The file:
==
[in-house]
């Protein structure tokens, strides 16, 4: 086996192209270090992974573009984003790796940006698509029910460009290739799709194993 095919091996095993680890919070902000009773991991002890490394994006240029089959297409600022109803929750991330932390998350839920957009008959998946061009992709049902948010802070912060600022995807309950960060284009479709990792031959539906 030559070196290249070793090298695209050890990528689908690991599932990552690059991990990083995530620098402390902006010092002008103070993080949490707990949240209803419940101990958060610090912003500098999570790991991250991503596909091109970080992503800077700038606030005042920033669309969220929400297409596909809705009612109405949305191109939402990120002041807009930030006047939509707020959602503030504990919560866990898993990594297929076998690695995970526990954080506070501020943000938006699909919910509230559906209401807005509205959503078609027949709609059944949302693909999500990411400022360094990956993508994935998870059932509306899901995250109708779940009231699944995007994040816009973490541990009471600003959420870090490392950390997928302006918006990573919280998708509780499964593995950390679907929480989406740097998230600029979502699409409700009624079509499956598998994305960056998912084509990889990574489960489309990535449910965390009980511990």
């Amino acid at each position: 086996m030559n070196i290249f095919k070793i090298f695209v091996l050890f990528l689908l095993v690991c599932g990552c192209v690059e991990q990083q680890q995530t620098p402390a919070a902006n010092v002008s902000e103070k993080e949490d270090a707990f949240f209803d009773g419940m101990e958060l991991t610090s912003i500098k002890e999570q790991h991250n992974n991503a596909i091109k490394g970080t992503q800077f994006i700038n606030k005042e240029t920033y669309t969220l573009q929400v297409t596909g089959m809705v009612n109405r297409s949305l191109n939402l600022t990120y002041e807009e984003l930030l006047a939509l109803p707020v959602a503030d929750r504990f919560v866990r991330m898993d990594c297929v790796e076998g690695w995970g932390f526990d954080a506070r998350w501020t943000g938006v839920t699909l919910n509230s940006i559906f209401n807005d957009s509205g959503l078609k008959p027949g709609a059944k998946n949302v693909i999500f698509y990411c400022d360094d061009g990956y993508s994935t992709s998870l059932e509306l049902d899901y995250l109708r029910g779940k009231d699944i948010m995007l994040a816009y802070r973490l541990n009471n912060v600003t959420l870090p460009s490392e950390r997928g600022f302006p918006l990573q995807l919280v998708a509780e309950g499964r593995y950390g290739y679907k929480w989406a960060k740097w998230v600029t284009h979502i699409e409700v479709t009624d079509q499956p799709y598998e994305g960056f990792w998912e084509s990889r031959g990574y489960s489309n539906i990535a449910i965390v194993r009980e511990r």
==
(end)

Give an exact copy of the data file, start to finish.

[in-house]
């Protein structure tokens, strides 16, 4: 086996192209270090992974573009984003790796940006698509029910460009290739799709194993 095919091996095993680890919070902000009773991991002890490394994006240029089959297409600022109803929750991330932390998350839920957009008959998946061009992709049902948010802070912060600022995807309950960060284009479709990792031959539906 030559070196290249070793090298695209050890990528689908690991599932990552690059991990990083995530620098402390902006010092002008103070993080949490707990949240209803419940101990958060610090912003500098999570790991991250991503596909091109970080992503800077700038606030005042920033669309969220929400297409596909809705009612109405949305191109939402990120002041807009930030006047939509707020959602503030504990919560866990898993990594297929076998690695995970526990954080506070501020943000938006699909919910509230559906209401807005509205959503078609027949709609059944949302693909999500990411400022360094990956993508994935998870059932509306899901995250109708779940009231699944995007994040816009973490541990009471600003959420870090490392950390997928302006918006990573919280998708509780499964593995950390679907929480989406740097998230600029979502699409409700009624079509499956598998994305960056998912084509990889990574489960489309990535449910965390009980511990």
């Amino acid at each position: 086996m030559n070196i290249f095919k070793i090298f695209v091996l050890f990528l689908l095993v690991c599932g990552c192209v690059e991990q990083q680890q995530t620098p402390a919070a902006n010092v002008s902000e103070k993080e949490d270090a707990f949240f209803d009773g419940m101990e958060l991991t610090s912003i500098k002890e999570q790991h991250n992974n991503a596909i091109k490394g970080t992503q800077f994006i700038n606030k005042e240029t920033y669309t969220l573009q929400v297409t596909g089959m809705v009612n109405r297409s949305l191109n939402l600022t990120y002041e807009e984003l930030l006047a939509l109803p707020v959602a503030d929750r504990f919560v866990r991330m898993d990594c297929v790796e076998g690695w995970g932390f526990d954080a506070r998350w501020t943000g938006v839920t699909l919910n509230s940006i559906f209401n807005d957009s509205g959503l078609k008959p027949g709609a059944k998946n949302v693909i999500f698509y990411c400022d360094d061009g990956y993508s994935t992709s998870l059932e509306l049902d899901y995250l109708r029910g779940k009231d699944i948010m995007l994040a816009y802070r973490l541990n009471n912060v600003t959420l870090p460009s490392e950390r997928g600022f302006p918006l990573q995807l919280v998708a509780e309950g499964r593995y950390g290739y679907k929480w989406a960060k740097w998230v600029t284009h979502i699409e409700v479709t009624d079509q499956p799709y598998e994305g960056f990792w998912e084509s990889r031959g990574y489960s489309n539906i990535a449910i965390v194993r009980e511990r």